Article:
Mexico´s Pemex to upgrade its six refineries after completing 340,000 bpd new plant construction
Octavio Romero, director of Mexican state oil Pemex, said the company will work in the second half of Mexican President Andres Manuel Lopez Obrador´s term on improving its six refineries after completing during the first half of the six-year period the construction of a new 340,000 barrels-per-day (bpd) refinery with a $10-billion investment.
Romero made the comments on July 6 as he inaugurated a three-day Mexican Petroleum Congress in Villahermosa, state of Tabasco, about 500 miles southeast of Mexico City.
Separately, Lopez Obrador and Mexican Secretary of Energy, Rocio Nahle, participated on July 1 in a ceremony to celebrate the end of construction of the 340,000 barrels per day Olmeca refinery in Dos Bocas, also in Tabasco.
That July 1 date marked four years since Lopez Obrador´s electoral victory that led to his inauguration as president in December 2018 and exactly three years since the start of construction.
New Dos Bocas refinery
The Mexican Secretary of Energy reported on July 1 in a press release the inauguration of the “first stage in the construction of the Olmeca refinery.”
The head of Mexico´s Energy Secretary, Rocio Nahle, said that the plant was “the promise number 71” of Lopez Obrador before his election.
The refinery will run on 22 to 24 API crude oil that will help it produce 170,000 barrels of gasoline and 120,000 barrels of ultra-low sulfur diesel, she said.
Construction involved 17 plants of chemical processing that include the combined plant, the coker, the diesel hydrotreater, the naphtha hydrotreater, the reformer, the catalytic and alkylation plants, units for the isomerization of butane and pentane and to treat residual gas.
There are also plants to process hydrogen, bitter waters, aminas regeneration, cogeneration and the plant to process water and effluents, she said.
The work completed included also 90 storage tanks of which 56 are vertical to store liquids and 34 spherical for gases, with capacity to store up to 15 million barrels and also includes the co-generation for the refinery to produce its own electricity with 280 MW capacity.
Pipelines and water channel included
The refinery work included, besides 405,111 tonnes of steel structure and 1.9 million cubic meters of concrete, 4,109 pieces of mechanical equipment, 72,202 pieces of electronic equipment and 3,270 kilometers of tubes. The budget also covered four cooling towers and a 182-meter tower for exhaust.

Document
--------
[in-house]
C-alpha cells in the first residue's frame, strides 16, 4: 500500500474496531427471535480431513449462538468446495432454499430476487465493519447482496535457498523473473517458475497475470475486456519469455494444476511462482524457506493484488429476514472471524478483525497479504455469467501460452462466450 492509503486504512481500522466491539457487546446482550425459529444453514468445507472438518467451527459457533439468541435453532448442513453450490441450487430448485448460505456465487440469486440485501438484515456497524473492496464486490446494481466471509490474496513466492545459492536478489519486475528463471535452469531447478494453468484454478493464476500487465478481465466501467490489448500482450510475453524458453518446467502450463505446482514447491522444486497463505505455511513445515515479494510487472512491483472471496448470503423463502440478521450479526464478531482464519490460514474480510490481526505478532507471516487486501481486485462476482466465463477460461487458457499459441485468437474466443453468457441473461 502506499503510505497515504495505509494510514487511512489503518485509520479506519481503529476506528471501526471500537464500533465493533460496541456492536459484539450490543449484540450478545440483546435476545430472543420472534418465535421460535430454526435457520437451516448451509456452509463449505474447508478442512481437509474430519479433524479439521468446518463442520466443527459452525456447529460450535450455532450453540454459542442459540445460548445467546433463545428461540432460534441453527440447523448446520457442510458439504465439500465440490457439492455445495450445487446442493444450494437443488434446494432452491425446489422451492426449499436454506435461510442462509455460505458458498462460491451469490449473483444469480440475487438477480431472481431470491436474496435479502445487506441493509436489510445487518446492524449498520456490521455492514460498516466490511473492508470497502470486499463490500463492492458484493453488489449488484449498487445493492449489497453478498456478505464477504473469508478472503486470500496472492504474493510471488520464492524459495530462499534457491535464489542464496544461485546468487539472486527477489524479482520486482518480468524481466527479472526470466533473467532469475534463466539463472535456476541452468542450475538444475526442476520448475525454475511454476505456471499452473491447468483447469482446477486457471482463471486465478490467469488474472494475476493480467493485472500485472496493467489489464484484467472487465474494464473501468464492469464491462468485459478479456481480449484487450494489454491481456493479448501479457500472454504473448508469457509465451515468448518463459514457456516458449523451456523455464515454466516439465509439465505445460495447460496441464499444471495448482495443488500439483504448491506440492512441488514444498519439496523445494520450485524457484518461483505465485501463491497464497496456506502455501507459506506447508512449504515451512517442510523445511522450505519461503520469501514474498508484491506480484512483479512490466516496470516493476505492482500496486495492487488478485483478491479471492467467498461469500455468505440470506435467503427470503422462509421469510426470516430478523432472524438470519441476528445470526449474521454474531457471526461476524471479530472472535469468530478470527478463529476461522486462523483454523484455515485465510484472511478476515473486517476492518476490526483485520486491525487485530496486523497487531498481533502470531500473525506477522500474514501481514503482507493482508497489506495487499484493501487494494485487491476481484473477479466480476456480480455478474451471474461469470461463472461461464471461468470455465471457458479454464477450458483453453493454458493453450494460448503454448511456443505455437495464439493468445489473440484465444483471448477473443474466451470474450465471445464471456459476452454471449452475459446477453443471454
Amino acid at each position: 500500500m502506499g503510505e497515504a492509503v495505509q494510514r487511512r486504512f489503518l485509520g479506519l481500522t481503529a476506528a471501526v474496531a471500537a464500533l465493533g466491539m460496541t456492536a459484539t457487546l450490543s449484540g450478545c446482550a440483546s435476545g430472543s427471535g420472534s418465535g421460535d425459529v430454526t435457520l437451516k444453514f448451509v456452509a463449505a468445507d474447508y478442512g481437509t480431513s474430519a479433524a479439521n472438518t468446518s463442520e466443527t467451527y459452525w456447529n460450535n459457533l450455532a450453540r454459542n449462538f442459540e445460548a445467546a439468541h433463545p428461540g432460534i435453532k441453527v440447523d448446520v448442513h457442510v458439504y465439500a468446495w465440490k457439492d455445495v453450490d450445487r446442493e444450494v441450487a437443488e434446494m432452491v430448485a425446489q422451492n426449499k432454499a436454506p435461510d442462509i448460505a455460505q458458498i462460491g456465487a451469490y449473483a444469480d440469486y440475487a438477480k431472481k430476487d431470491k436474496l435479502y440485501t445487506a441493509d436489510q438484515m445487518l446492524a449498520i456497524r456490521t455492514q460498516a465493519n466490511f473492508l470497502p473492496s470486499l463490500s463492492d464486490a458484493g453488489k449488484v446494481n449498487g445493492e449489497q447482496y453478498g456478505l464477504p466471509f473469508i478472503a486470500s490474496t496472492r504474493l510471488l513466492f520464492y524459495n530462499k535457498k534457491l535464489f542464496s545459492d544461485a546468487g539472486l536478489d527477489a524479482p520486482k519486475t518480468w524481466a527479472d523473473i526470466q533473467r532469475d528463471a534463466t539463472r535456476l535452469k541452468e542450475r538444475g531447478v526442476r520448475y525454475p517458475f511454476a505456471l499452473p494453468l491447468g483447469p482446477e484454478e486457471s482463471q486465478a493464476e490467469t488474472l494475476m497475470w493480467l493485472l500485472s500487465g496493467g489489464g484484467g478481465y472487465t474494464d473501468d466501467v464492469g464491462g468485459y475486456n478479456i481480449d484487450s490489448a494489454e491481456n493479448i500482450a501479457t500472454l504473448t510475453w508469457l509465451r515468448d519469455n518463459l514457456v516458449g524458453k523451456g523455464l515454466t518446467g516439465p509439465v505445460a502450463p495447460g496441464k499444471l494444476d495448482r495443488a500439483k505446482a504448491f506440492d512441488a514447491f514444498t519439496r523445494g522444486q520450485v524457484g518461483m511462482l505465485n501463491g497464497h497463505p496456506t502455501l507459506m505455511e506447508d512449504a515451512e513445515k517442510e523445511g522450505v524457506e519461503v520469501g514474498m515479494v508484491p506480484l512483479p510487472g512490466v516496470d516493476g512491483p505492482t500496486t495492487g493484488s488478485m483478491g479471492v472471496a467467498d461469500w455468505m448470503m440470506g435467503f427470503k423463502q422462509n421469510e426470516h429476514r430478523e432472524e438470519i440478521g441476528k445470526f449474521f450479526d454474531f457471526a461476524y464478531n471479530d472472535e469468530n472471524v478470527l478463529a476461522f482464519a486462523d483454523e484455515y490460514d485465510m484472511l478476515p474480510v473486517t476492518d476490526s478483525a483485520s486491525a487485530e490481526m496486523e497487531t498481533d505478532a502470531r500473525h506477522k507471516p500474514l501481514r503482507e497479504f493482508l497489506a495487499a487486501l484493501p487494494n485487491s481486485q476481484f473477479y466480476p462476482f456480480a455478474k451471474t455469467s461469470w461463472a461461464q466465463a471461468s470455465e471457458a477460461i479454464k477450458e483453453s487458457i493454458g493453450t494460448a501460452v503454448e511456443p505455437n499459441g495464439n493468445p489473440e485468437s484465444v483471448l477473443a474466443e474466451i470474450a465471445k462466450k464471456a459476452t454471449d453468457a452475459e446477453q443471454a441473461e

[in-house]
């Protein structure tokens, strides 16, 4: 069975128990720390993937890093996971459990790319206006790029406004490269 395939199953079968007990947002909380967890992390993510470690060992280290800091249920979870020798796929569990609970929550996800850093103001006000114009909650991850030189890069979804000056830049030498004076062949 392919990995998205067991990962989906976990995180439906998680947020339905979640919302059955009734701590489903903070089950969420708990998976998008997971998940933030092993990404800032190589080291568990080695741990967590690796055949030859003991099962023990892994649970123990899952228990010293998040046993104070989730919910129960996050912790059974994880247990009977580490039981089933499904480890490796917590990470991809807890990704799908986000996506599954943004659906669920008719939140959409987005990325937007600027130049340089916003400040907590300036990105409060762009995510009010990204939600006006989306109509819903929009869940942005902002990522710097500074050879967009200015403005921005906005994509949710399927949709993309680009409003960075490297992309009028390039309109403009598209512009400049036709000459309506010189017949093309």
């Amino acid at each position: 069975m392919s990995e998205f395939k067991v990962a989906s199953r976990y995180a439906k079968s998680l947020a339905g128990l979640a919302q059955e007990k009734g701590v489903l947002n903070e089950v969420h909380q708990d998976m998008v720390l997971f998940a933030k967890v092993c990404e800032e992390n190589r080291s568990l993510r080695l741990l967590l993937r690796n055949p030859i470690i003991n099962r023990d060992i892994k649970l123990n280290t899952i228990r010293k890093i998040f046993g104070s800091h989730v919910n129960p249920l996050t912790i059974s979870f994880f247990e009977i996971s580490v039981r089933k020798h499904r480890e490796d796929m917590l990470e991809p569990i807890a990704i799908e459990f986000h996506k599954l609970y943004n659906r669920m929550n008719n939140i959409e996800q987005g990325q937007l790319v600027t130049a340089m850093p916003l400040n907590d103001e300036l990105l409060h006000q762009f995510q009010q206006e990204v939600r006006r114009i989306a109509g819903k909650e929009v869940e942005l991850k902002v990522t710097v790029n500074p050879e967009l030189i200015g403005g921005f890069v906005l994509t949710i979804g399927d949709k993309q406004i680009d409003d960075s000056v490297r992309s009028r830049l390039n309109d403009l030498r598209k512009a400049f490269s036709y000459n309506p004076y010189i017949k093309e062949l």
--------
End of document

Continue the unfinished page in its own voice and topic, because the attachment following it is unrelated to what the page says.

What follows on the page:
The works included a 24-inch natural gas pipeline covering 40 miles from Chiapas to the refinery. Construction also included a 17-mile water channel from the closest river. As many as 35,236 workers “with different specialties in direct form, all of Mexican origin” participated in construction, of which 12% were women, Nahle said.
Directly or indirectly the construction represented the creation of about 230,000 positions in 32 state entities.
According to the Secretary of Energy, the subsidiary PTI of Pemex, which has run this project, “has received to date $10.2 billion, of which $8.9 billion have been investment and other spending and $1.4 billion payments of taxes.”
President Lopez Obrador said the plant will help the country´s efforts to produce enough of its own fuel for consumption. Mexico has long needed to import gasoline, which it sources from the U.S., to meet domestic demand.
Texas Deer Park purchase´s timing
Romero said on July 6 that “the transaction was a success that exceeded expectations. Thanks to revenue earned during the first half of the year, the investment was more than recovered.”
Pemex received in January control of Deer Park from Shell. That refinery, with also 340,000 bpd capacity, had operated since 1993 as a 50-50 venture of Shell and Pemex. Pemex agreed in 2021 to pay $600 million to buy Shell´s controlling participation.
“The most significative aspect of the transaction is that Pemex increased its production,” according to a press release from Pemex.
Romero said that there are also preparations for upgrade works in Pemex six refineries, with installation of new coking equipment in two of them.
Romero also stressed the Mexican government investment plans announced in June for as much as $2 billion to slash methane emissions in exploration and production.
“So far this year the burning of gas was reduced 44% and its rate of recovery has gone from 92% to 96% with the objective of reaching 98% by the end of this administration,” Pemex said.
Crude oil sales
Despite the increase in Pemex processing needs, crude oil exports remained at about a million barrels per day as Mexican officials opted to have quick access to the revenue from the oil exports.
This occurred “given the high prices in the Mexican mix represent 75% over what was considered in the budget, the resources that are very important to finance the country´s social and economic development,” the Pemex release said.
Romero said “the most important revenue source for Pemex has to do with fuel sales within Mexico so that, because of the Energy Reform, the institution had lost market in the last five years.”
One other area where Pemex has seen success since Romero took over the administration of the Mexican state oil entity is in reduction of gasoline theft.
Pemex was founded in 1938 after Mexican President Lazaro Cardenas expropriated foreign oil assets in Mexican soil.
Pemex owns the Salina Cruz refinery with 169,000 bpd of capacity in Oaxaca state, the Minatitlan refinery in Veracruz with 143,000 bpd, the Salamanca refinery in Guanajuato with 115,000 bpd, the Tula refinery in Hidalgo with 111,000 bpd, the Cadereyta plant in Nuevo Leon state with 107,000 bpd and Madero in Tamaulipas with 95,000 bpd.
By Renzo Pipoli